NCC flashback to a historic moment in 1939,
told by W.M.
Hon. Secratary of the NCC 1939 -1949
Hon. Director 1941-1951
In the year in which the National
Caravan Council celebrates its first 21 years, and the disarmament
is a headline international issue, the story of one of the
Council's first activities - the report on "The Use of Caravans
in Wartime" - may be of interest.
The shadow of war in 1939 was darkening over Europe.
Czechoslovakia had been overrun, the pressure against Poland was mounting.
The Council had been formed on May 18, and in June half a dozen men forming
a sub-committee started meetings at The Caravan offices, from which the
NCC was then operating, to examine urgently what contribution caravans
could make if Britain were involved. The report was ready about a month
before the war started.
It covered a great deal of ground, but three uses were given special
importance. First was evacuation from cities and other target areas to
safe zones in the country.
This demand had already started. People were placing caravans on suitable
remote sites as refuges from bombing. Children, mothers attending them,
expectant mothers, invalids, and the elderly were some who could be sent
to safety, thus reducing the worries of their families and the burdens
on Civil Defence. Caravans would be useful also, the NCC pointed out,
for housing research workers and other perhaps almost irreplaceable people
who were not needed for the day-to-day running of the country and whose
lives ought not to be risked purposelessly.
Caravans make good temporary homes, said the report, and had the special
advantage that if a danger spread to new zones they could be moved quickly.
Moreover they could be installed without calling on scarce labour or
sterilising agricultural land.
The report went into such detail as the food supplies and first-aid equipment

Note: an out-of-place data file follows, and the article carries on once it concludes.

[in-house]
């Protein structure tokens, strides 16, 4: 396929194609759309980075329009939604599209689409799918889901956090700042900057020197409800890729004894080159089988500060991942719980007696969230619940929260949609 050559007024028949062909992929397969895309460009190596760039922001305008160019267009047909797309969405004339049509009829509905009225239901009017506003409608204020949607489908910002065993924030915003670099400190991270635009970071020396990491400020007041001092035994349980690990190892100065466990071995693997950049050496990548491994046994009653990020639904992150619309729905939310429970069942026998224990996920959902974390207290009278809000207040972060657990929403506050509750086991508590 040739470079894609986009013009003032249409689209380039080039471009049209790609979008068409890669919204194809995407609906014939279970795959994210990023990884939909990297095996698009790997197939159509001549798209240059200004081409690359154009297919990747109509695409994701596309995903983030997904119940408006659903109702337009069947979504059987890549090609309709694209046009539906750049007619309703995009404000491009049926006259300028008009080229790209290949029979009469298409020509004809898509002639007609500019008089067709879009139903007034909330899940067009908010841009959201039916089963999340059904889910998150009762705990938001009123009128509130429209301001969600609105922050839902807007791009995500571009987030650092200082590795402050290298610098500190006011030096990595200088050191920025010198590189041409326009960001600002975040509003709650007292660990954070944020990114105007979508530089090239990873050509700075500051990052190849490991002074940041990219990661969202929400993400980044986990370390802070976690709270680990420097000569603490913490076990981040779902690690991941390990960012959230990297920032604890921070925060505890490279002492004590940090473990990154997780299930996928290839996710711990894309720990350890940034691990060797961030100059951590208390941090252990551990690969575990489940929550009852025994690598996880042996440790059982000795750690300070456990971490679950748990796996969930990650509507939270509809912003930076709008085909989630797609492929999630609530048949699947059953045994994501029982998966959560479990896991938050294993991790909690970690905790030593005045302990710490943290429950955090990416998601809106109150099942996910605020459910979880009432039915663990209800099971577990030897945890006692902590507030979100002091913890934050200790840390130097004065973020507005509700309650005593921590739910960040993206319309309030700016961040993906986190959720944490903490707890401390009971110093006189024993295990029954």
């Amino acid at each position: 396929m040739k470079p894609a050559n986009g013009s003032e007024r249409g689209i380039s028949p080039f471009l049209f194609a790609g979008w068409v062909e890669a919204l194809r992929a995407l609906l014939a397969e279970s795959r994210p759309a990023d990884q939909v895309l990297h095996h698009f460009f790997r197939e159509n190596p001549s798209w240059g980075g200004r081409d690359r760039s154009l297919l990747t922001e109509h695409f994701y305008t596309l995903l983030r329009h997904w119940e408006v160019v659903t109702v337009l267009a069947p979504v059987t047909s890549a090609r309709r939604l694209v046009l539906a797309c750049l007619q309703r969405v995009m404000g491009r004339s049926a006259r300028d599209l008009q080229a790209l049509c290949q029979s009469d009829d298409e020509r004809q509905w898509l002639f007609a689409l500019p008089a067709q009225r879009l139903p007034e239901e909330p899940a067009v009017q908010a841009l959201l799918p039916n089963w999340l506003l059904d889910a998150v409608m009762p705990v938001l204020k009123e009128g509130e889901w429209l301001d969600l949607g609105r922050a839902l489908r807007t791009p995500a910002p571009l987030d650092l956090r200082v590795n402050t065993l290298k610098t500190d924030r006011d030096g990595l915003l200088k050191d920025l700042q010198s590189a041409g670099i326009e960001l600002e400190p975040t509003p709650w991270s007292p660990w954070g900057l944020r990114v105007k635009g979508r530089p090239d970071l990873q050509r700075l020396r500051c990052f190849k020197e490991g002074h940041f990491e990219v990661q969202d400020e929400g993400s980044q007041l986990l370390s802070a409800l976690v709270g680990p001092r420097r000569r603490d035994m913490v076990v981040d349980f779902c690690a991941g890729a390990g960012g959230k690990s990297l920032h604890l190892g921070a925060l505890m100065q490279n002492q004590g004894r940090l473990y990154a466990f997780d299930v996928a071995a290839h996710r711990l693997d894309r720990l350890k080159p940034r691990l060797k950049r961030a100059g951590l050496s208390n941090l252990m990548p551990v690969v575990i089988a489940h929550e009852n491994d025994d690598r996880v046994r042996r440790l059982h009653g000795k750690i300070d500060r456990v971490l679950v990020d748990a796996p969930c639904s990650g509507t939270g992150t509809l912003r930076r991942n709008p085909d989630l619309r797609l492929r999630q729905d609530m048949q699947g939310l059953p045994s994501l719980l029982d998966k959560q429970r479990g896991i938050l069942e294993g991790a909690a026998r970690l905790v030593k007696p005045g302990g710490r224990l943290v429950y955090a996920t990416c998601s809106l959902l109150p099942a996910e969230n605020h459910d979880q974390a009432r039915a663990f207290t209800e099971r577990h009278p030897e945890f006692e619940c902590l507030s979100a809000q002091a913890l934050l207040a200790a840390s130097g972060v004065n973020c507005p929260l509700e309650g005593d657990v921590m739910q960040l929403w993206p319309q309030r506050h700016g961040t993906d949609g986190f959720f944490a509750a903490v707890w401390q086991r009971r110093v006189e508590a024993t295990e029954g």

with which an evacuation caravan should be stocked.
Next the sub-committee glanced back to 1918, when Field marshal Haig
sent to England for 50 horse caravans as a mobile headquarters for following
up the great German retreat which succeeded the breakup of trench war.
A second world war, they said, would be a war of movement from the start,
a motorised war. Caravans would make ideal mobile operations rooms and
personal quarters for commanders, who would be under great stress. Vital
battles might turn on whether a commander, faced with a crucial decision,
was rested or worn-out.
|Vans for Civil
Third was the use of caravans
in Civil Defence. Between 1,000 and 1,500 existing caravans,
the sub-committee suggested, could be adapted as emergency
dressing stations. This was merely a large-scale development
of the pre-war use of caravan first aid posts by the St.
Johns Ambulance Brigade at large open air events such as
sports meetings and pageants.
Older readers will remember that the late Mrs. M.M.M. Fowler, of Leamington
Spa, a vice-president of the Caravan Club, pioneered this use and until
her death in 1957 used her own Blue Caravans for first aid work at successive
The late Mrs. M. M. M.
Fowler was a pioneer of the use of caravans for